In 1925, federal agents served a search warrant at Bienfang’s Saloon and raided the Fort Atkinson bar. According to a Jefferson County Union story, agents confiscated 14 bottles of wine, 12 bottles of moonshine, three two-gallon jugs of wine and two 10-gallon kegs of wine.
While that amount of booze behind the bar at Bienfang’s might not be out of the ordinary today, in 1925, the sale of alcohol was illegal. The raid on Bienfang’s took place because 100 years ago, on Jan. 17, 1920, Prohibition went into effect.
The fallout from Prohibition, from the moonshine runners to the speakeasies and dry agents, did not stay away from Jefferson County. Bars and soda shops were raided, moonshiners walked the halls of Fort Atkinson High School and Chicago gangsters came to town.
All of this was made possible because a year prior, on Jan. 17, 1919, Nebraska became the 36th state — of the 48 at the time — to ratify the 18th Amendment, which prohibited the “manufacture, sale or transportation of intoxicating liquors.”
Prohibition’s teeth came from the Volstead Act, a bill passed by Congress in October 1919 that allowed federal agents to enforce the 18th Amendment.
When the “drys” — the name for those in favor of Prohibition, mostly made up of members of the temperance movement — finally won, the then-weekly Jefferson County Union chronicled the events.
“Old John Barleycorn was laid in his grave last Friday night at 12 o’clock,” the editor wrote. “As far as we know, there were no celebrations held here in honor of his demise.”
However, before the ink on the new law was dry, the newspaper’s publisher at the time, Halbert L. Hoard, came out strongly against the new law in an editorial. Hoard printed a portion of an editorial from the Menomonee Falls News written by “Brother Frazier” and added his own thoughts at the end.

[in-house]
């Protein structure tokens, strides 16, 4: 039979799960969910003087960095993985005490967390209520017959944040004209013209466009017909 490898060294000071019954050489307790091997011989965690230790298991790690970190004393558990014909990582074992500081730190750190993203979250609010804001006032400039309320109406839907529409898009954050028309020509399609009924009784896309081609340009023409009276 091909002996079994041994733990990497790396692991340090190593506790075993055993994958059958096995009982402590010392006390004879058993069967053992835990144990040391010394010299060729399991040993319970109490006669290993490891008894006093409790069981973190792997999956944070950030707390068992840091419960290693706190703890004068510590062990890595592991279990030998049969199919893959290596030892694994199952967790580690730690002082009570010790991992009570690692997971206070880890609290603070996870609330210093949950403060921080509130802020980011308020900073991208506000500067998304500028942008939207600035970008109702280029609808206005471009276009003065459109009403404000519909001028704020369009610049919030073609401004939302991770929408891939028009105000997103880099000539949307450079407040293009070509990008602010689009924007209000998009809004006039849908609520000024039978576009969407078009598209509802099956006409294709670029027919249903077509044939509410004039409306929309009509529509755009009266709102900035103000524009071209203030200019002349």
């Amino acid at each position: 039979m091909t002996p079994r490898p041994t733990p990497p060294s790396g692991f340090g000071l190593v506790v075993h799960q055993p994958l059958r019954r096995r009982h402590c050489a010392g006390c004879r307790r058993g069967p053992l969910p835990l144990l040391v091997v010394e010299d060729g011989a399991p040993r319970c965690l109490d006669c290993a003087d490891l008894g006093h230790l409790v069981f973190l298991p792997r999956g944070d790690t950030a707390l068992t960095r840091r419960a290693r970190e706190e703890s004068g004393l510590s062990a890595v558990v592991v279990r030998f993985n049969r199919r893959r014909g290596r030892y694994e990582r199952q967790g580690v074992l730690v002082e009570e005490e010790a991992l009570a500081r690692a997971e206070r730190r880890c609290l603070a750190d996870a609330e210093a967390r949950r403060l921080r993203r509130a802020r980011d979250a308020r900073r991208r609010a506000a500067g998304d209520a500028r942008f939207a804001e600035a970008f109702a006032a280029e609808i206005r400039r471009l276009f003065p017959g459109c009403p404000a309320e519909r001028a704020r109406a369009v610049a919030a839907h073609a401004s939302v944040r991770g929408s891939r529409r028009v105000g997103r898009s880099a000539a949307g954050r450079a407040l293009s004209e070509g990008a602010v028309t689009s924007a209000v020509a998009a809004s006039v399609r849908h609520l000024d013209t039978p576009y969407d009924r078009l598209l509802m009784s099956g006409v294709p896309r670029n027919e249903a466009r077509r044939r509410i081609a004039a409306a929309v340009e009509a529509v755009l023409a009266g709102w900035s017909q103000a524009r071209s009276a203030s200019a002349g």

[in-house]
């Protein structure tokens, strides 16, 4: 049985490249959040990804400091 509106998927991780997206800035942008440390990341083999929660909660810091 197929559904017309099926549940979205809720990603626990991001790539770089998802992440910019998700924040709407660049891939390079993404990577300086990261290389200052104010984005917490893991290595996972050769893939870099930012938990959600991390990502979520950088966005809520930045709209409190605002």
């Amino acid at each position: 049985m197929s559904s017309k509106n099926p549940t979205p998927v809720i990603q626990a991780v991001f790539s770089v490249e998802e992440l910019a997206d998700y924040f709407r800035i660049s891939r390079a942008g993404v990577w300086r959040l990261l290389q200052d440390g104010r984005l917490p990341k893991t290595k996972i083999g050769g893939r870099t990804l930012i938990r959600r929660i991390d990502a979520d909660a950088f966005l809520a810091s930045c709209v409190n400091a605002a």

“It is too late to deride the provisions as enacted, but a lesson may be learned which will be of value to the future,” Brother Frazier wrote.
“We believe that its passage is a concrete example of the adoption of a snap judgment of an amendment which seems certainly repugnant to the majority of people of the country.”
Hoard’s addition to the editorial was even stronger, saying that Frazier’s words didn’t go far enough and warned him against using the language of the drys.
“The desire for complete human liberty should not be called King Alcohol; the Prohibitionists use the term for ridicule. There is no deadlier thing than ridicule,” Hoard wrote. “It may take as many years to get it off as it took to get it on, but it will finally have to come off for it is a plain violation of human liberty and our republic is founded on human liberty.”
Hoard was right: It would take a long time for the law to get taken off — Prohibition didn’t get repealed until the 21st Amendment was ratified in 1933 — and along the way, more than just Bienfang’s was impacted.
“Smoke Shop Raided Again,” read the headline of a 1925 article in the Jefferson County Union. The Smoke Shop, which operated as a soda parlor, was apparently raided more than once.
“The Smoke Shop, a soft drink parlor where hard drinks have been sold, was raided for the second time last Saturday and the proprietor, Theo Heiser, arrested,” the Jefferson County Union reported. “The raiders, Sheriff John Gruel and Deputy Sheriff Roy Schmidt, found cider, a sample of which was sent to Madison to be tested for its alcoholic contents.”
While the county sheriff was involved in performing that raid, law enforcement was not spared from guilt during Prohibition.
During one undercover sting by federal agents, a candidate for sheriff and an ex-sheriff were both arrested.
“Five Arrested in Raids,” the headline read in all capital letters. Candidate for sheriff August Wegner, Marvin and Lloyd Harrison, ex-Sheriff Denny Smith and Charles Kreklow were arrested in the operation.
The operation involved deception from a group of locals to get the group of five to trust what was called a “sponge squad.”
A ‘sponge squad’ caught these men with the goods in raids the fore part of last week,” the Jefferson County Union reported.
“The sponge squad had to enlist local talent. Declaring themselves ‘old friends’ and introducing the federal officers as ‘uncles,’ they got liquor offered them that they never would have gotten except for this stratagem, and thus were able to betray their old acquaintances. A new set of ‘uncles’ will be necessary for the next raid.”
While Prohibition would come to an end eight years later, the impacts were felt long after, and some of the bars remain. Bienfang’s, which gained notoriety as being the target of one of the largest raids in the county, remains family owned and operated, albeit without the federal agents knocking down the door.